5 Best New Films to Stream on Netflix in October: Hoop Dreams, Tombstone, Meryl’s Breakout Role, and More

new netflix streaming october

Even for a company whose business model involves catering to the widest possible range of viewer, Netflix has outdone itself this month with a crazy-quilt panoply of choices, from faulty-but-beloved TV shows (Gilmore Girls) to crappy ’80s comedies (Three Fugitives) to an early film from one of this country’s greatest auteurs, they have you covered. It’s an insanely schizophrenic lineup, but here are some of our choices for the best of the lot.

Hoop Dreams (1994)

The famed and greatly celebrated documentary from Steve James finds a pair of gifted inner-city Chicago high school basketball players attempting to play for a major college team en route to what they hope will be a journey to the NBA. The boys (William Gates and Arthur Agee) are high school freshman when the film begins, and their story becomes ever more precious and heartbreakingly intimate as the film progresses five years into the future. The resulting portrait of these kids and their ever-hopeful families captures the essential cruelty for many of these kids with professional sports aspirations, but it also offers a somewhat more realistic kind of hope at the same time.

Kramer vs. Kramer (1979)

A busy Manhattan man must contend with his wife leaving him and caring for their young son on his own before having to fight for the boy’s custody when she returns. An actor’s showcase, the film stars Dustin Hoffman and Meryl Streep—in the role that really jumpstarted her career—as the unfortunate couple. When Joanna suddenly leaves one morning, too miserable in her marriage to stand it anymore, that leaves workaholic Ted in charge of the household and their son, a role for which he is singularly ill-equipped. Sexist as it seems now, in its time it introduced two pretty radical ideas into mainstream consciousness: that women didn’t have to stick loyally by their man if they were miserable, and that men could be loving caregivers of their children on their own.

In a World … (2013)

A would-be voice-over actress competes for a huge contract with her pompous father, the biggest name in the business. This is a charming comedy from Lake Bell, who wrote, directed and starred in the production. The subject matter is particularly engrossing to film fans who’ve come to love the portentous, grave trailer voiceovers from legends such as Don LaFontaine, who narrated some 5000 film trailers before his death in 2008. Bell’s comedy follows a pretty well-worn path plot-wise, but its engaging subject matter, and her own enchanting performance keep it sharp. (Available starting October 7th)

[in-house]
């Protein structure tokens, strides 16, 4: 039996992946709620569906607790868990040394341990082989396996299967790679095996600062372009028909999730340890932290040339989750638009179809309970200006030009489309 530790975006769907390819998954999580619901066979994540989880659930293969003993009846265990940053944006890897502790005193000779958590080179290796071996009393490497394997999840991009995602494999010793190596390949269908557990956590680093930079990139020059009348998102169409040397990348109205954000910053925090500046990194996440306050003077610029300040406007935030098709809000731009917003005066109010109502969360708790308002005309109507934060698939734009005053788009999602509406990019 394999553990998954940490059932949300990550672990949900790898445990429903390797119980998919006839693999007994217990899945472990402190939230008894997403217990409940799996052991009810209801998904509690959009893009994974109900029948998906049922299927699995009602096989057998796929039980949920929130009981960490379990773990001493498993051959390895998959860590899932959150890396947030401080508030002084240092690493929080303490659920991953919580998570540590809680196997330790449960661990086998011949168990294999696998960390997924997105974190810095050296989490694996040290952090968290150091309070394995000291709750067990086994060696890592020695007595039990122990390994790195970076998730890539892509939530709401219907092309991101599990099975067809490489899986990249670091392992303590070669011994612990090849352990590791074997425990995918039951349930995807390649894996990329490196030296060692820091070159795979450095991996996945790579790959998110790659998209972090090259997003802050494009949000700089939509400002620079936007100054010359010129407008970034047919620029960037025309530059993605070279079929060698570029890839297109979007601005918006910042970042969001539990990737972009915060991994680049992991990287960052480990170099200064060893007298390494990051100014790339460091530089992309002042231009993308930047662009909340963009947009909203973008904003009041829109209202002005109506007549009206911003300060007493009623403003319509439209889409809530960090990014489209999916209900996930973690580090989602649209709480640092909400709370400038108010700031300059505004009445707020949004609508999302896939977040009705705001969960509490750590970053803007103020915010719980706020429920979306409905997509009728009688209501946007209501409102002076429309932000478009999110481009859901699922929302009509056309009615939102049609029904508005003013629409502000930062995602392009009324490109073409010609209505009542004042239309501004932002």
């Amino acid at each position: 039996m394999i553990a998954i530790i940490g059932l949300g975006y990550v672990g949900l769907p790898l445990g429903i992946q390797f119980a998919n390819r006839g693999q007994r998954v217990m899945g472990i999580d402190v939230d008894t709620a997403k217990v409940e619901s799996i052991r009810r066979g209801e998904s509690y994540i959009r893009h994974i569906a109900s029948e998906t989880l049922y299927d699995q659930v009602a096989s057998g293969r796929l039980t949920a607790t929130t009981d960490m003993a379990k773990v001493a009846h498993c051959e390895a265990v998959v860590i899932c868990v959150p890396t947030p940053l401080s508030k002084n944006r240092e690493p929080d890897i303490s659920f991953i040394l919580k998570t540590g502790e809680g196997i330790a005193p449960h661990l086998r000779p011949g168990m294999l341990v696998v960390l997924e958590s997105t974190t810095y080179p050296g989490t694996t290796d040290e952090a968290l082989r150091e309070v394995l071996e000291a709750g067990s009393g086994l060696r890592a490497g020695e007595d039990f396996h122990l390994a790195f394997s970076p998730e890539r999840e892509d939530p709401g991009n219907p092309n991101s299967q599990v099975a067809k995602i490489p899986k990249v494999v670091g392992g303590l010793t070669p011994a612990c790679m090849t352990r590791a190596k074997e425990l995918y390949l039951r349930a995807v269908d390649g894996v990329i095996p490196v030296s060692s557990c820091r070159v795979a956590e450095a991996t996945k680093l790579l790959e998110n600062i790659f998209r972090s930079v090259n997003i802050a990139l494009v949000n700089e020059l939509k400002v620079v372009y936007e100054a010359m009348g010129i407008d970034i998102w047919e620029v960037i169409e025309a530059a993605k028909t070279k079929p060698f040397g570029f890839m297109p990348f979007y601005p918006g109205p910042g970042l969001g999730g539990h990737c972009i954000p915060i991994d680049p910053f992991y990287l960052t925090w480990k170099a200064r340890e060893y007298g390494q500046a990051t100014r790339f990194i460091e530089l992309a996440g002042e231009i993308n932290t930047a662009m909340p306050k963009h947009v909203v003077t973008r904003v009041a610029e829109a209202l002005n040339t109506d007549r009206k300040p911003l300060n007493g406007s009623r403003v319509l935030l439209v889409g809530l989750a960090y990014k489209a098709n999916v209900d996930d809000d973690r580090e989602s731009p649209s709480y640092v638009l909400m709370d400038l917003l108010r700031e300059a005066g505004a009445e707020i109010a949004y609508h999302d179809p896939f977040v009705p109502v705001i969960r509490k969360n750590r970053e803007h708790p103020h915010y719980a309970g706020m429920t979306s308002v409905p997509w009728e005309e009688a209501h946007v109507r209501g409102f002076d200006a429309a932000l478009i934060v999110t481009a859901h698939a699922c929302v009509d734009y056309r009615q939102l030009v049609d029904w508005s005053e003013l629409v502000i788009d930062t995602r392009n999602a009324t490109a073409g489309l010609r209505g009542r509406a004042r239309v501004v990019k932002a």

Tombstone (1993)

Western lawman Wyatt Earp and his friends run afoul of a cutthroat gang of criminals, leading to one of the most famous shoot-outs in American history. Despite a bully cast (including Kurt Russell, Michael Biehn, Bill Paxton, Powers Boothe, and Dana Delany), and the gorgeous backdrop of the Tucson mountains, this umpteenth recreation of the OK Corral shooting would remain fairly pedestrian, but for acting pyrotechnics of one Val Kilmer, who plays Doc Holliday like a doomed, dying rock star. From his consumptive pale complexion to his lilting, indelible delivery (“Ahm yoore huckel-barry”), you absolutely cannot take your eyes off him. Endure the silliness of the rest of the film to watch an actor in a sidebar role absolutely dominate the screen.

Paths of Glory (1957)

Twenty-nine-year old Stanley Kubrick’s first real taste of the Hollywood big time follows a commander in the French army who has to deal with the mutiny of some of his men and a power-mad general in the trenches of WWI. Working with a firmly established star, Kirk Douglas, who became one of his early benefactors (it was Douglas’s star power that helped convince United Artists to entrust the project with such an unknown director), Kubrick created a military screed whose themes he would revisit several times later in his illustrious career. Note the use of a kind of primitive steady-cam effect Kubrick utilizes while swooping down the tight, muddy trenches, a technique he would later use to powerfully haunting effect in The Shining some 25 years later.